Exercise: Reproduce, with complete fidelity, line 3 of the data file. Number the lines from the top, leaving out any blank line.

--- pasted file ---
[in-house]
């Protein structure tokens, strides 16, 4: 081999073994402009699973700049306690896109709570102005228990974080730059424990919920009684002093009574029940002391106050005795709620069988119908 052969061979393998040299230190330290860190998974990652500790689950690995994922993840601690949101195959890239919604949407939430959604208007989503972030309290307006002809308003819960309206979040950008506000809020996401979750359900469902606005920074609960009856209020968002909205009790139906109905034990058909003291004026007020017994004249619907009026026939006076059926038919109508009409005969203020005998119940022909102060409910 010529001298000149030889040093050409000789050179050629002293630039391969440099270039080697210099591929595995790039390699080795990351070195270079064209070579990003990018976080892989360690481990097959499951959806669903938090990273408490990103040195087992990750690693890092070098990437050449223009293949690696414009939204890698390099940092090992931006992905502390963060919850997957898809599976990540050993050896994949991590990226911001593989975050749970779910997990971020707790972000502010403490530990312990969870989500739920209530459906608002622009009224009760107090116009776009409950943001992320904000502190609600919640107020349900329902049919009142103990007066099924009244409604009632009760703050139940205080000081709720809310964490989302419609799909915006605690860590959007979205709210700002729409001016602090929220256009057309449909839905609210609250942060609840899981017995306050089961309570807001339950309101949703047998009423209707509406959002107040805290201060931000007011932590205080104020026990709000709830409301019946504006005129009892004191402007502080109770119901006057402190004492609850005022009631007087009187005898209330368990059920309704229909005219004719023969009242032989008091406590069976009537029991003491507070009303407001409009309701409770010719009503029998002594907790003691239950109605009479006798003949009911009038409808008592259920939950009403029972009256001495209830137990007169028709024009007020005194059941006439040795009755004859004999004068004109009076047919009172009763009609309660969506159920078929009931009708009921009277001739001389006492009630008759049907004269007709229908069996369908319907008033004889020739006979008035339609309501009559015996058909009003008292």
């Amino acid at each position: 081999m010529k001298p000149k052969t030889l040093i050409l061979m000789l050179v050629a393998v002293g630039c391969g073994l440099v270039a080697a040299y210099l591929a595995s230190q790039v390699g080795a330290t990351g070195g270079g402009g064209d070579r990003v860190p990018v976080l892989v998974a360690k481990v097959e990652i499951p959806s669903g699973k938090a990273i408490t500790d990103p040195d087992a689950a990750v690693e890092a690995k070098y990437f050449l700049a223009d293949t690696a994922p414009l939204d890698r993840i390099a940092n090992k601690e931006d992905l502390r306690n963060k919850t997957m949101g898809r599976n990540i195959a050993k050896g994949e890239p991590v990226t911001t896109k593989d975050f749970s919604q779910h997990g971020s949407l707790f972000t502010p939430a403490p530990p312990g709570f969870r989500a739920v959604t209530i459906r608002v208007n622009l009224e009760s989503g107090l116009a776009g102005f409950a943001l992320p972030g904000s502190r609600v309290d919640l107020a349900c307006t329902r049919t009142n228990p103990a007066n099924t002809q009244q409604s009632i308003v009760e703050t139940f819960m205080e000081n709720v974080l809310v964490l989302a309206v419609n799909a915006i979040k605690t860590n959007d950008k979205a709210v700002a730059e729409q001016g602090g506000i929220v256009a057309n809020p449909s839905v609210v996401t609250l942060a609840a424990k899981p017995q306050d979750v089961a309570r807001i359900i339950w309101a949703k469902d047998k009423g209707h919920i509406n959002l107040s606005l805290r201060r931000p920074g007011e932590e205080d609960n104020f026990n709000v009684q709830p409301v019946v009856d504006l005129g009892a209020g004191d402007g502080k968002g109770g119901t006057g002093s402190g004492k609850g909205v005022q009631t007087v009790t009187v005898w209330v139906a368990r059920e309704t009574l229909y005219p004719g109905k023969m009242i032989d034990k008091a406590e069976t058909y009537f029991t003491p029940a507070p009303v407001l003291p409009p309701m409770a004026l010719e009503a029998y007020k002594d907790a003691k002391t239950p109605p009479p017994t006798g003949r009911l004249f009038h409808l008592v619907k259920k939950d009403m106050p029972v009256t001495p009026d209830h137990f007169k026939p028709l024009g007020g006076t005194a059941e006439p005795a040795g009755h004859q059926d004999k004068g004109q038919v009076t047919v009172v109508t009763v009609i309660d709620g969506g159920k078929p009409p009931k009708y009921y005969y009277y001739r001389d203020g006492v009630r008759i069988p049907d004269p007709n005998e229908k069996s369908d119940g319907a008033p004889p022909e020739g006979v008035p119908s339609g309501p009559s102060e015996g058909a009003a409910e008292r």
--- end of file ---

């Amino acid at each position: 081999m010529k001298p000149k052969t030889l040093i050409l061979m000789l050179v050629a393998v002293g630039c391969g073994l440099v270039a080697a040299y210099l591929a595995s230190q790039v390699g080795a330290t990351g070195g270079g402009g064209d070579r990003v860190p990018v976080l892989v998974a360690k481990v097959e990652i499951p959806s669903g699973k938090a990273i408490t500790d990103p040195d087992a689950a990750v690693e890092a690995k070098y990437f050449l700049a223009d293949t690696a994922p414009l939204d890698r993840i390099a940092n090992k601690e931006d992905l502390r306690n963060k919850t997957m949101g898809r599976n990540i195959a050993k050896g994949e890239p991590v990226t911001t896109k593989d975050f749970s919604q779910h997990g971020s949407l707790f972000t502010p939430a403490p530990p312990g709570f969870r989500a739920v959604t209530i459906r608002v208007n622009l009224e009760s989503g107090l116009a776009g102005f409950a943001l992320p972030g904000s502190r609600v309290d919640l107020a349900c307006t329902r049919t009142n228990p103990a007066n099924t002809q009244q409604s009632i308003v009760e703050t139940f819960m205080e000081n709720v974080l809310v964490l989302a309206v419609n799909a915006i979040k605690t860590n959007d950008k979205a709210v700002a730059e729409q001016g602090g506000i929220v256009a057309n809020p449909s839905v609210v996401t609250l942060a609840a424990k899981p017995q306050d979750v089961a309570r807001i359900i339950w309101a949703k469902d047998k009423g209707h919920i509406n959002l107040s606005l805290r201060r931000p920074g007011e932590e205080d609960n104020f026990n709000v009684q709830p409301v019946v009856d504006l005129g009892a209020g004191d402007g502080k968002g109770g119901t006057g002093s402190g004492k609850g909205v005022q009631t007087v009790t009187v005898w209330v139906a368990r059920e309704t009574l229909y005219p004719g109905k023969m009242i032989d034990k008091a406590e069976t058909y009537f029991t003491p029940a507070p009303v407001l003291p409009p309701m409770a004026l010719e009503a029998y007020k002594d907790a003691k002391t239950p109605p009479p017994t006798g003949r009911l004249f009038h409808l008592v619907k259920k939950d009403m106050p029972v009256t001495p009026d209830h137990f007169k026939p028709l024009g007020g006076t005194a059941e006439p005795a040795g009755h004859q059926d004999k004068g004109q038919v009076t047919v009172v109508t009763v009609i309660d709620g969506g159920k078929p009409p009931k009708y009921y005969y009277y001739r001389d203020g006492v009630r008759i069988p049907d004269p007709n005998e229908k069996s369908d119940g319907a008033p004889p022909e020739g006979v008035p119908s339609g309501p009559s102060e015996g058909a009003a409910e008292r």